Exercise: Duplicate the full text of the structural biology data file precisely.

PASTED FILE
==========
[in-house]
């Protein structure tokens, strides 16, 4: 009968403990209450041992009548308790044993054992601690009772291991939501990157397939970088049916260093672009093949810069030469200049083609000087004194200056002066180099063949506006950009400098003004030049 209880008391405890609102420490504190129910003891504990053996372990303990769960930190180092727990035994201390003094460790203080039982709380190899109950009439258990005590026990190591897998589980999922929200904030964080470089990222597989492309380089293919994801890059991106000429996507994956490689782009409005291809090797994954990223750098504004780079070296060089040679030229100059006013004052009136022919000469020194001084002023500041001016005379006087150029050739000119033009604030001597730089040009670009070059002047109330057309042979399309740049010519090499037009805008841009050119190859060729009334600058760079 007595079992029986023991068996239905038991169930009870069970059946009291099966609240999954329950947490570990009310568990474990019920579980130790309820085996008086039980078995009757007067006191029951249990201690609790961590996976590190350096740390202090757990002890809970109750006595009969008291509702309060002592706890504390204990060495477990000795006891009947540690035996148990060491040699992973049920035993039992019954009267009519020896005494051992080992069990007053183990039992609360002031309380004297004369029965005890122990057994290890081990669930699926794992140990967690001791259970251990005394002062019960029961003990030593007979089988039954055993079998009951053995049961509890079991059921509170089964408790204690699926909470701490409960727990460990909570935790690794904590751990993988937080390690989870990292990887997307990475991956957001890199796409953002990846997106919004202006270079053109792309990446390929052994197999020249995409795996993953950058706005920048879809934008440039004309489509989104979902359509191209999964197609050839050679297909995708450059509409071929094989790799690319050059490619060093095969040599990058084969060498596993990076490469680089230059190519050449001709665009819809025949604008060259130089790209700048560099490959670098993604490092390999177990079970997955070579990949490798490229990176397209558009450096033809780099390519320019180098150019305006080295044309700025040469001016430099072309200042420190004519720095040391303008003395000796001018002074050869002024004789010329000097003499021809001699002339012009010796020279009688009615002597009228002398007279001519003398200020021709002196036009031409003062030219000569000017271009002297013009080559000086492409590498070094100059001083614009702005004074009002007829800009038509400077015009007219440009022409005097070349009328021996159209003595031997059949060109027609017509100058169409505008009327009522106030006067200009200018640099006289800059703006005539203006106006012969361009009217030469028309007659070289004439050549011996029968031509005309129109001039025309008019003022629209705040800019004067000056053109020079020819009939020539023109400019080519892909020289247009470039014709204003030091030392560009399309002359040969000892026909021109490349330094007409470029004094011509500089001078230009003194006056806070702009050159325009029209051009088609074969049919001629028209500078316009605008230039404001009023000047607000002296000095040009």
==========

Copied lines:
[in-house]
């Protein structure tokens, strides 16, 4: 009968403990209450041992009548308790044993054992601690009772291991939501990157397939970088049916260093672009093949810069030469200049083609000087004194200056002066180099063949506006950009400098003004030049 209880008391405890609102420490504190129910003891504990053996372990303990769960930190180092727990035994201390003094460790203080039982709380190899109950009439258990005590026990190591897998589980999922929200904030964080470089990222597989492309380089293919994801890059991106000429996507994956490689782009409005291809090797994954990223750098504004780079070296060089040679030229100059006013004052009136022919000469020194001084002023500041001016005379006087150029050739000119033009604030001597730089040009670009070059002047109330057309042979399309740049010519090499037009805008841009050119190859060729009334600058760079 007595079992029986023991068996239905038991169930009870069970059946009291099966609240999954329950947490570990009310568990474990019920579980130790309820085996008086039980078995009757007067006191029951249990201690609790961590996976590190350096740390202090757990002890809970109750006595009969008291509702309060002592706890504390204990060495477990000795006891009947540690035996148990060491040699992973049920035993039992019954009267009519020896005494051992080992069990007053183990039992609360002031309380004297004369029965005890122990057994290890081990669930699926794992140990967690001791259970251990005394002062019960029961003990030593007979089988039954055993079998009951053995049961509890079991059921509170089964408790204690699926909470701490409960727990460990909570935790690794904590751990993988937080390690989870990292990887997307990475991956957001890199796409953002990846997106919004202006270079053109792309990446390929052994197999020249995409795996993953950058706005920048879809934008440039004309489509989104979902359509191209999964197609050839050679297909995708450059509409071929094989790799690319050059490619060093095969040599990058084969060498596993990076490469680089230059190519050449001709665009819809025949604008060259130089790209700048560099490959670098993604490092390999177990079970997955070579990949490798490229990176397209558009450096033809780099390519320019180098150019305006080295044309700025040469001016430099072309200042420190004519720095040391303008003395000796001018002074050869002024004789010329000097003499021809001699002339012009010796020279009688009615002597009228002398007279001519003398200020021709002196036009031409003062030219000569000017271009002297013009080559000086492409590498070094100059001083614009702005004074009002007829800009038509400077015009007219440009022409005097070349009328021996159209003595031997059949060109027609017509100058169409505008009327009522106030006067200009200018640099006289800059703006005539203006106006012969361009009217030469028309007659070289004439050549011996029968031509005309129109001039025309008019003022629209705040800019004067000056053109020079020819009939020539023109400019080519892909020289247009470039014709204003030091030392560009399309002359040969000892026909021109490349330094007409470029004094011509500089001078230009003194006056806070702009050159325009029209051009088609074969049919001629028209500078316009605008230039404001009023000047607000002296000095040009």